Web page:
By Daniel Nalborczyk - Tyack Health Chiropractor
At first glance, it almost seems counterintuitive that desk workers have a high incidence of musculoskeletal complaints and injuries. After all, sitting in front of a computer is hardly cross-fit right? However, statistics show that sedentary work can elevate your risk of suffering from a wide variety of musculoskeletal and general health disorders in many cases more than physical work. In the following series of articles, I would like to address the top 5 most common complaints that require treatment.
First and foremost, we need to discuss a concept that underpins the development of pain and injury. Strangely enough, it is also critical to recovery. So let’s talk about adaptation. Simply stated, the tissues and organs in your body do their best to adapt to the demands which you subject them to - within reason. Increased workload causes muscles, bones and connective tissue to become stronger and more resilient. This concept is sometimes known as the SAID principle: Specific Adaptation to Imposed Demands. If you challenge your body to perform a particular task, or movement, your strength and endurance will improve just enough to meet the challenge you apply. Conversely decreased workload causes your musculoskeletal system to weaken. Think of this as your body’s attempt at conservation. If you don’t use it, you lose it. Simple as that.
Now let’s apply this to a seated posture. Sitting allows certain muscles to rest and avoid working to support you against gravity. In small doses this is fine, but as sitting time increases, your body adapts. Muscle and bone mass decrease. Certain muscles which are kept in a shortened position for extended periods will become short and tight, other muscles will become overstretched, weak and painful. These adaptations affect your posture in predictable ways. We have all seen the typical computer user with rounded shoulders, forward head position and increased curve in the mid back. If left uncorrected, permanent injury can occur to the spine, intervertebral discs and supporting tissues.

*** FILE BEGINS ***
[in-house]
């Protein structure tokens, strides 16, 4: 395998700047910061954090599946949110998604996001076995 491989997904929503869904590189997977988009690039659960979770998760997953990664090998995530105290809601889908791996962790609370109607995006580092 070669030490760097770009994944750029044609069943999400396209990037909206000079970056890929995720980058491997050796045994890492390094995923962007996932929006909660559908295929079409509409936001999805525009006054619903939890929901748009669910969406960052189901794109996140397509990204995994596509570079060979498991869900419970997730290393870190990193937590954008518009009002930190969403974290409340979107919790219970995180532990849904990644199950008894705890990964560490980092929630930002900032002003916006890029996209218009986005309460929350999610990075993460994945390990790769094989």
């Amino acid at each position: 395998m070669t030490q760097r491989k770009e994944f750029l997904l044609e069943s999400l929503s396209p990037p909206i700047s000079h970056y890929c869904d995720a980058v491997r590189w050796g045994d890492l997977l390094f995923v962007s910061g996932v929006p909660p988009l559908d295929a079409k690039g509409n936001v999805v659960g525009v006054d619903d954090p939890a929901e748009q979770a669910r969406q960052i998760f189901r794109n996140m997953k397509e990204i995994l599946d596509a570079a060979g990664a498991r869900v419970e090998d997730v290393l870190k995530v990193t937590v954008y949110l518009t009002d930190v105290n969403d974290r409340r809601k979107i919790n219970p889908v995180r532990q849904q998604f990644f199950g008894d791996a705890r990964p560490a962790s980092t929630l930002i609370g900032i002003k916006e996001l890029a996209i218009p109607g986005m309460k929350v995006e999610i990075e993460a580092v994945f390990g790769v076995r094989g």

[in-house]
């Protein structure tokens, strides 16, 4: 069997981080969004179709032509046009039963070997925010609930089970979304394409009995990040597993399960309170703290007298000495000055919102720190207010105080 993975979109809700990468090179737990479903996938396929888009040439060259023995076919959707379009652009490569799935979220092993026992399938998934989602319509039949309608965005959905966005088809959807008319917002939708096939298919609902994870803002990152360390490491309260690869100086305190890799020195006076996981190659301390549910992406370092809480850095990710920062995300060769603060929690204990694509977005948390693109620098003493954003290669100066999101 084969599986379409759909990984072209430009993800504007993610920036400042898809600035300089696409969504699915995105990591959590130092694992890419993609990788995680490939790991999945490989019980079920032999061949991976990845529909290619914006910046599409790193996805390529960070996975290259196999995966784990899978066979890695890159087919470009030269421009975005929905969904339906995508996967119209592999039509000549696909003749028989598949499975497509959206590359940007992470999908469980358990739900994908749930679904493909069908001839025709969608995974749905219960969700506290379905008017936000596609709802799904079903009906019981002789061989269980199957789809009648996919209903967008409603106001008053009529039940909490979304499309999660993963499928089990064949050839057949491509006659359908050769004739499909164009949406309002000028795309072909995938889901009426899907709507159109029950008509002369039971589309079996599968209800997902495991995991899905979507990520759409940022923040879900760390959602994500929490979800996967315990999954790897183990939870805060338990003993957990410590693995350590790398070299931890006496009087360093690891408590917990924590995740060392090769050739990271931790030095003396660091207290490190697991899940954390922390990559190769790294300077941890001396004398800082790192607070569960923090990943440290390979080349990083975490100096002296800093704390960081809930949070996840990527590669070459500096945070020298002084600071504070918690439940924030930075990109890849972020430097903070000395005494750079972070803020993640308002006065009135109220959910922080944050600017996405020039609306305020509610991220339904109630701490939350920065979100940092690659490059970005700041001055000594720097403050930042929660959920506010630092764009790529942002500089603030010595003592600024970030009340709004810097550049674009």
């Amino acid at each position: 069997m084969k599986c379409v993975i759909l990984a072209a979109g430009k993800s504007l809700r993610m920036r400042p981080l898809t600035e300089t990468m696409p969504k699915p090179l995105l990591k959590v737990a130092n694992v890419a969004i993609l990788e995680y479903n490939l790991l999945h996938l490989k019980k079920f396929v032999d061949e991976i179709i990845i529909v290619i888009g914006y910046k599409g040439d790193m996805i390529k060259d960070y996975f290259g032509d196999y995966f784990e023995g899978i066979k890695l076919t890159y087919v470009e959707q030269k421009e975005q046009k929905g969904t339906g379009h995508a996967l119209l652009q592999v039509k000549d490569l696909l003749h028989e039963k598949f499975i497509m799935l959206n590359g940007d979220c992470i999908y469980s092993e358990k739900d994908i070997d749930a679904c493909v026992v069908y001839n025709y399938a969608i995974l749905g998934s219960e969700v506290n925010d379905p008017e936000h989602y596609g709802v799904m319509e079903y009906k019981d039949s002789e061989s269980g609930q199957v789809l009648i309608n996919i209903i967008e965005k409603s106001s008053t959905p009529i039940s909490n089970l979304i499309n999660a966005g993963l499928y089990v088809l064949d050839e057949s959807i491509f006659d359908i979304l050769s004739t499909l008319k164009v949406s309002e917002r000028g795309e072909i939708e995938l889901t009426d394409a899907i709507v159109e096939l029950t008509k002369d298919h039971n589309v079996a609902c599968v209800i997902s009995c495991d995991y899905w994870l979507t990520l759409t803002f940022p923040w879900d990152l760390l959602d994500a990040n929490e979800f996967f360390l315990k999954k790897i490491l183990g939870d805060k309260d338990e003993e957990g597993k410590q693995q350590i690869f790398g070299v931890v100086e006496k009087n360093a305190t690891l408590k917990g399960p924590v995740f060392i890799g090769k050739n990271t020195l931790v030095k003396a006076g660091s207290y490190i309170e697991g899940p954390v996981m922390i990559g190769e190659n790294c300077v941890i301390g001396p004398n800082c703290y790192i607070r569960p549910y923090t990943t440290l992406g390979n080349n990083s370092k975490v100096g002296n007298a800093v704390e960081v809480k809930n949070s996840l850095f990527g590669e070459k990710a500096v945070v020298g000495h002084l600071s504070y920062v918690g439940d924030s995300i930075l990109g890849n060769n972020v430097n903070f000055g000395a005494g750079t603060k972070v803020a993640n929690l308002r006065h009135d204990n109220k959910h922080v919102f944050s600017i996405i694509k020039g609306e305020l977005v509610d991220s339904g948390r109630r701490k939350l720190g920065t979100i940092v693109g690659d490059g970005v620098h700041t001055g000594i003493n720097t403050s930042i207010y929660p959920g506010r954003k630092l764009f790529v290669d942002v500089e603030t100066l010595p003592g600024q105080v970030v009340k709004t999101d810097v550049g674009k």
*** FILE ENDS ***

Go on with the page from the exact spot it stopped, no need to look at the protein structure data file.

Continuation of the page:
In the early, to mid-20th century, as the modern office and typing pools grew, the above posture became commonplace. The term Upper Crossed Syndrome was coined by Czech physical medicine specialists who described this condition in detail.
Prolonged sitting with arms in front of the body on a keyboard and mouse causes the pectoral muscles to shorten. They are significantly bigger and stronger than the counterbalancing muscle group between the shoulder blades. So they win the proverbial tug-of-war and pull the shoulders forward and cause the overstretched and overmatched mid back muscles to become tired and sore.
Simultaneously, mid back muscles weaken causing the head to drift forward which results in further demand on the small muscles of the neck and upper back. Many of you are already familiar with the end results:
There are other consequences, but we will save them for future articles.
So what can be done? Will a new chair help? What about a standing desk? Is there a cream or pill that I can take? What about exercise? Chiro? Physio? Massage? Personal Trainer? All good questions. Ironically, the simple answer is … it’s complicated. While each of these interventions can help, most people will require more than one of them. First and foremost, find a health care provider with experience in the evaluation and management of posture related pain to guide your treatment. This is much more important than what discipline of health care they are licensed in. Over my years in private practice, and working as a workplace injury management consultant I have found that the best outcomes are achieved when patients commit to a focussed exercise program and targeted manual therapy. In certain cases, pain medications and ergonomic considerations are also necessary.